Manifesto for 2011-12 UC Humanities Correspondents
We have been hearing about the global crisis in higher education, the California budget “crisis” which is rapidly changing the way the University of California functions as the world´s largest public higher education institution, as well as continuing prognostications about the downfall of the humanities in the current neoliberal world order. The ideology of the day, it seems, is that market forces are the unbridled invocation of our collective desires, magically reliable and beyond manipulation, and economists our modern soothsayers. And within this paradigm, many are announcing the death-knell of the humanities, pointing to the disciplines´ general failure to attract private investment, their inability to attract majors comparable to the social and natural sciences, and their supposed lack of utility. The humanities, it seems, also sow fears of insurrection: from the Iranian government´s demonization of the humanities as a site that promotes secularism and undermines Islamic principles, to right-wing attacks on various American humanities departments for promoting “feminism” and “Islamofascism,” what we can gather is that the humanities create anxiety in sites with markedly different ideologies. What is it about `the humanities´ that inspires both dismissal and vitriol simultaneously?
In order to better understand – and challenge – the marginalization of the humanities, UCHRI and the UC Humanities Network have developed the UC Humanities Correspondents, a new initiative to engage with the question of what the humanities is today and its potential for promoting collective change. In 2011-12, a core group of graduate students from each of the ten UC campuses, representatives of the next generation of humanities scholars, will begin the process of imagining “the humanities to come.” Through regular posts to the UC Humanities Forum, these correspondents will engage with the content of their own work and its relevance for those outside of academia as well as highlight how emerging humanities work on their respective campuses is contributing to our understandings of our world today. Allowing their imaginations to exceed the present, they will explore how the humanities can function in our ever changing university system, and foster “a humanities to come” with a broader societal reach. Key for this blog will be a refusal to stop at the point of critique: their project is to provide critical insights, but also to push themselves – and us, their readers – to imagine it differently, and use their own experiences as graduate students, teachers, scholars, and employees of the UC system to provide narratives of possibility to simultaneously challenge the marginalization of the humanities as well as the orthodoxies that haunt it as its disciplinary legacies.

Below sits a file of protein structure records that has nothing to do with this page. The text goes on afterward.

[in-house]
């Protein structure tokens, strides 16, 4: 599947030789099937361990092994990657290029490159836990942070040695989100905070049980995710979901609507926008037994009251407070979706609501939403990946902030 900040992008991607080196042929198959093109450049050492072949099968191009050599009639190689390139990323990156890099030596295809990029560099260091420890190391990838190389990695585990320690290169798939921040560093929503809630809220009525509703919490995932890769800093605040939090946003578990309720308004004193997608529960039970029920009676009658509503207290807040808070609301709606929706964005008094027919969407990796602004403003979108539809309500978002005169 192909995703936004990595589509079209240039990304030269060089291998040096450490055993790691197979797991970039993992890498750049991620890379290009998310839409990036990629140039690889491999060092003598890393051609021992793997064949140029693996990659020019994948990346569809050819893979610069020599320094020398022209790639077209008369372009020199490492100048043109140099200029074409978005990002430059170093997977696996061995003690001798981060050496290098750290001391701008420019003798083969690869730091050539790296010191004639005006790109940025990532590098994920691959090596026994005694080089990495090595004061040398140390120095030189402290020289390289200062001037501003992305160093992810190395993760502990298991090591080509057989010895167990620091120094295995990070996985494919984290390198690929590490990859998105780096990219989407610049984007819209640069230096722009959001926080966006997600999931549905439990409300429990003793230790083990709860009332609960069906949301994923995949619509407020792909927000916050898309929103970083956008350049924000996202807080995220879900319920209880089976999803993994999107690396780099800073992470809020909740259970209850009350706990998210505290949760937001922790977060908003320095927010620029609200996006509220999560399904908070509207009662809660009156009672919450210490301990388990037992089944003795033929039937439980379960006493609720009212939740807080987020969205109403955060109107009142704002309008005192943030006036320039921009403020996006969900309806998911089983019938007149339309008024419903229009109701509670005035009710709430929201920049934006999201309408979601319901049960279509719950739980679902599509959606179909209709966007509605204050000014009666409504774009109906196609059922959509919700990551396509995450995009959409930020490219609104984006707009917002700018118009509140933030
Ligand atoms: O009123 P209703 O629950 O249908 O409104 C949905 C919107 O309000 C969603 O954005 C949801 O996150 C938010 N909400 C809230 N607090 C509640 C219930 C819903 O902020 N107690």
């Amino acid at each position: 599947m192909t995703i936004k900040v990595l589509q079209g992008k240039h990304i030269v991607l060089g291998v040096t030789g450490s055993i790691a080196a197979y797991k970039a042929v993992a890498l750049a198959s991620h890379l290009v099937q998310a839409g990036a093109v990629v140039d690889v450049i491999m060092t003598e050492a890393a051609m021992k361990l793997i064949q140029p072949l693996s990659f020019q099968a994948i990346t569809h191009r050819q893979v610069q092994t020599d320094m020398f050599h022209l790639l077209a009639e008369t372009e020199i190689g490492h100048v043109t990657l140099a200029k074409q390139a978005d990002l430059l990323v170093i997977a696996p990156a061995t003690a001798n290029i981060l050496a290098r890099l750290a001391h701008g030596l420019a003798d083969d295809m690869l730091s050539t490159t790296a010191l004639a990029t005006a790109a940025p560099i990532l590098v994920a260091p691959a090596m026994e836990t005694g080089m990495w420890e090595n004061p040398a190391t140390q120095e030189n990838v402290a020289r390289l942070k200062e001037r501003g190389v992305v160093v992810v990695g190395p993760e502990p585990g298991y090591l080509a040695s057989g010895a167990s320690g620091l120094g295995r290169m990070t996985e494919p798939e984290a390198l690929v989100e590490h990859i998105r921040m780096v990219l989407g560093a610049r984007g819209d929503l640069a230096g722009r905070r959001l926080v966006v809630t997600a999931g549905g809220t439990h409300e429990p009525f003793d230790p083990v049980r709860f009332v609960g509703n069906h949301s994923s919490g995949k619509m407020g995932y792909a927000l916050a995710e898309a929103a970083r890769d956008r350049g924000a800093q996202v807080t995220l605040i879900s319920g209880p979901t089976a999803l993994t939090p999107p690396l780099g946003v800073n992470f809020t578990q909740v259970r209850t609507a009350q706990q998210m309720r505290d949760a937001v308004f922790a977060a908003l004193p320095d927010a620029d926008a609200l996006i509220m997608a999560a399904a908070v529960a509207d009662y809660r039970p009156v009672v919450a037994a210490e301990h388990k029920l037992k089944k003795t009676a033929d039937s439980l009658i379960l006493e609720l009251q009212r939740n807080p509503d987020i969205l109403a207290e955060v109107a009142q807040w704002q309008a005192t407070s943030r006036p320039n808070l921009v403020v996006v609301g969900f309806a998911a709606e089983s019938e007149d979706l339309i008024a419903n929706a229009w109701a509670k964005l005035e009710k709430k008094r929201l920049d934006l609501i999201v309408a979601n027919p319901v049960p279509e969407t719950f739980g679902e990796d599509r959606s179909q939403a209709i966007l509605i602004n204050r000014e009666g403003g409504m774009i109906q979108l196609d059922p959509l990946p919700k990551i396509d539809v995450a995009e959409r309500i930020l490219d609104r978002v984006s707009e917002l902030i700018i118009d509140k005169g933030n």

We hope their posts will inspire, intrigue, and challenge you to join this essential discussion about the humanities to come.
Photo Credit: Royalty-free photo from alamy.com.
Graduate Student Researcher
University of California
Humanities Research Institute
4000 Humanities Gateway Building
Irvine, CA 92697-3350
Department of Comparative Literature
University of California, Irvine